Sacred Christmas music marathon

The online radio program Issues, Etc., is planning a marathon of sacred Christmas music beginning on Christmas Eve. You’ve got to love their promo:

Vocation & economic productivity

Greg Forster, in the context of a discussion about Europe’s economic woes, makes some fascinating connections between the doctrine of vocation and economic productivity:

A historically unprecedented phenomenon has been unfolding—in Europe for the past five centuries, in America for the past two, and more recently everywhere across the globe except sub-Sarahan Africa. That phenomenon is explosive economic growth. After millennia of basically stagnant wealth levels from the earliest recorded history forward, God’s world is at last beginning to flourish economically.

Just in the past two decades, the percentage of the population in the developing world that lives in dire poverty (less than $1 a day) has been cut in half. Contemplate that for a moment.

This economic flourishing was originally produced by a confluence of factors, the most important of which was Christianity. Late medieval Christianity developed an increasing emphasis on universal human dignity and (consequently) the intrinsic goodness of economic activity. The Reformation dramatically expanded these trends and added critical new dimensions—especially the idea that your daily work is a calling from God and the primary way God makes human civilizations flourish.

All this culminated in cultures that made productivity—improving the lives of others by responding to their authentic needs—central to both individual and national identity. Scriptural treatment of this topic is extensive.Everything from the image of God to the Trinity to the prophets and parables is implicated in understanding productivity.

Christians believe human beings are made in the image of a Father who creates from nothing; this explains why human work creates wealth rather than just moving it around. Christians believe in a divine Son who joined in mystical union with temporal and material humanity. Material activities like economic work are not separate from, and inferior to, “spiritual” activities. And Christians believe in a Spirit who liberates us from selfishness; this explains why life works best when people orient their daily lives around serving others.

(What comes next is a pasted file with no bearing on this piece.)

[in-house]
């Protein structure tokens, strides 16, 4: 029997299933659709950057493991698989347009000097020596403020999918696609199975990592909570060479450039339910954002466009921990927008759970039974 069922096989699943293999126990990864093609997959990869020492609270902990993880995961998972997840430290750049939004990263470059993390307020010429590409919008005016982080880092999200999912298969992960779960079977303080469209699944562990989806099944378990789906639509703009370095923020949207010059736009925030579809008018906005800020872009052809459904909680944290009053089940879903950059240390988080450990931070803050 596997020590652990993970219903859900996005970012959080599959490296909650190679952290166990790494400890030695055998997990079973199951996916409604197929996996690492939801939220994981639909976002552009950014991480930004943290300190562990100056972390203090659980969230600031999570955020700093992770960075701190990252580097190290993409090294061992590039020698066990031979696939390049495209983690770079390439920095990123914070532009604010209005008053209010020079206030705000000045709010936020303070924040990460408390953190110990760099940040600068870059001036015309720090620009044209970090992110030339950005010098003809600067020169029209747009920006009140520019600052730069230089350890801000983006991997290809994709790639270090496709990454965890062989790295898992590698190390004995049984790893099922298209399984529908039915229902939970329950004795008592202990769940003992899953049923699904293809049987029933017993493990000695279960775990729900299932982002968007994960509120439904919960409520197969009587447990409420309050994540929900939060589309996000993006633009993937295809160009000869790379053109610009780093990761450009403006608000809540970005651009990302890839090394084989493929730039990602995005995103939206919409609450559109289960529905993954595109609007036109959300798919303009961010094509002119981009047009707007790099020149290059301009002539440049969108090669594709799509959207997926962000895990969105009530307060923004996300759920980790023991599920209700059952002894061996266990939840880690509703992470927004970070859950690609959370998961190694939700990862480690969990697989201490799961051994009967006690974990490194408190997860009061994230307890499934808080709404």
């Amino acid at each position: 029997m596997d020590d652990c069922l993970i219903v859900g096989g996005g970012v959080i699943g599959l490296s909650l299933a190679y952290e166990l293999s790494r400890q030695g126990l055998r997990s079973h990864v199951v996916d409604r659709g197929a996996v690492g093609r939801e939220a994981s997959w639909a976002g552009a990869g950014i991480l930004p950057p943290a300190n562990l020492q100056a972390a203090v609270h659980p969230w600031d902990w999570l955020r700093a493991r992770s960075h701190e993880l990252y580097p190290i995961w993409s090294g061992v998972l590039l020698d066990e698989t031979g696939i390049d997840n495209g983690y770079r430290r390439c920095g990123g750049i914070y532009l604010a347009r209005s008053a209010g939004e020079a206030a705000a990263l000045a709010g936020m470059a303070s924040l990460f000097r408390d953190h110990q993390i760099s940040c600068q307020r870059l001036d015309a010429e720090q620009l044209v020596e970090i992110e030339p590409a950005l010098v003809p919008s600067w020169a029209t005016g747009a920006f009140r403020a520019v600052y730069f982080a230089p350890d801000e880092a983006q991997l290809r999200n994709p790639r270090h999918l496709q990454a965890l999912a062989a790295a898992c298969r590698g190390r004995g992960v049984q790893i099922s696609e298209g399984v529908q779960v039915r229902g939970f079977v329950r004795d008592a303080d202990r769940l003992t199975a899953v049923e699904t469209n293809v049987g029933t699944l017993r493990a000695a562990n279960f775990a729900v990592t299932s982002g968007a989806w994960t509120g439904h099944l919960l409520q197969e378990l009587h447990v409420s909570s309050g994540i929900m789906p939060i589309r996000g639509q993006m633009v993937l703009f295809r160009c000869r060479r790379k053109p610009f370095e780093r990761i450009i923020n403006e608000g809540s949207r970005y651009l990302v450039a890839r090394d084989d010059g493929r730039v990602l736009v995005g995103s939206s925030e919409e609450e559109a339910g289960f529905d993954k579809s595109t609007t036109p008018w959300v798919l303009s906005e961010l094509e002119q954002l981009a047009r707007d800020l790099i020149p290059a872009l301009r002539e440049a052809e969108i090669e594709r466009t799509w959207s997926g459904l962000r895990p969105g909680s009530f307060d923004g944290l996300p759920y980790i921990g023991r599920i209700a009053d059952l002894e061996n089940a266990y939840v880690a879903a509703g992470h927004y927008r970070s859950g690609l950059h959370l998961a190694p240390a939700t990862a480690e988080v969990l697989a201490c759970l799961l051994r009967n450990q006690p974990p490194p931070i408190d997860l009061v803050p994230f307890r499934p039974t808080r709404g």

The problem is, too many Europeans now take wealth for granted. Some have forgotten where it came from—productive work—and feel like they’re entitled to it by birthright. More to the point, the people and institutions in authority have irresponsibly indulged this attitude (for various reasons, such as vote-buying) and have thereby anointed it as culturally accepted.

Where this happens, economics is reduced to the purely material. If the proper economic goal for individuals is to enjoy leisure rather than to be productive, then of course voters should demand endless, unsustainable entitlement programs. If the fundamental purpose of business is to make money rather than to serve customers, then of course businesses should game the system to enrich themselves—and nations can try to get rich by playing games with the money supply.

The idea that policy should encourage financial rewards for productivity, and culture should set the expectation of productive work from all who are able, simply makes no sense in this context. Once you forget the Creator, you quickly forget that wealth needs to be created.

via Productive for the Glory of God, Good of Neighbors – The Gospel Coalition Blog.

Follow the links.  (There is even one to something I wrote on vocation.)

HT:  Justin Taylor


Newt and the courts

What do you think of Newt Gingrich’s expressed plan, if he is elected president, to ignore court rulings that he disagrees with, to legislate judicial districts out of existence, to arrest judges in order to haul them before legislators to explain their rulings, to over-rule the Supreme Court with the agreement of the other two branches of government, and to attach riders to some laws that make them unreviewable by the courts?

What I think is that this would be a dangerous tampering with the constitutional division of powers.  In place of the rule of law (the conservative ideal), our government would be reduced to an unstable and arbitrary power struggle.  Yes, the judicial branch gets out of hand sometimes, but this is no solution.  Conservatives might like the idea of squelching liberal judges, but liberals can play the same game against conservative judges.  And for whatever legal precedents Gingrich thinks he has for all of this, throwing our whole system of government up in the air to try something else is NOT conservative and certainly NOT wise.

I’m open to persuasion, but this is turning me against Newt.


Gingrich, the anti-conservative – The Washington Post.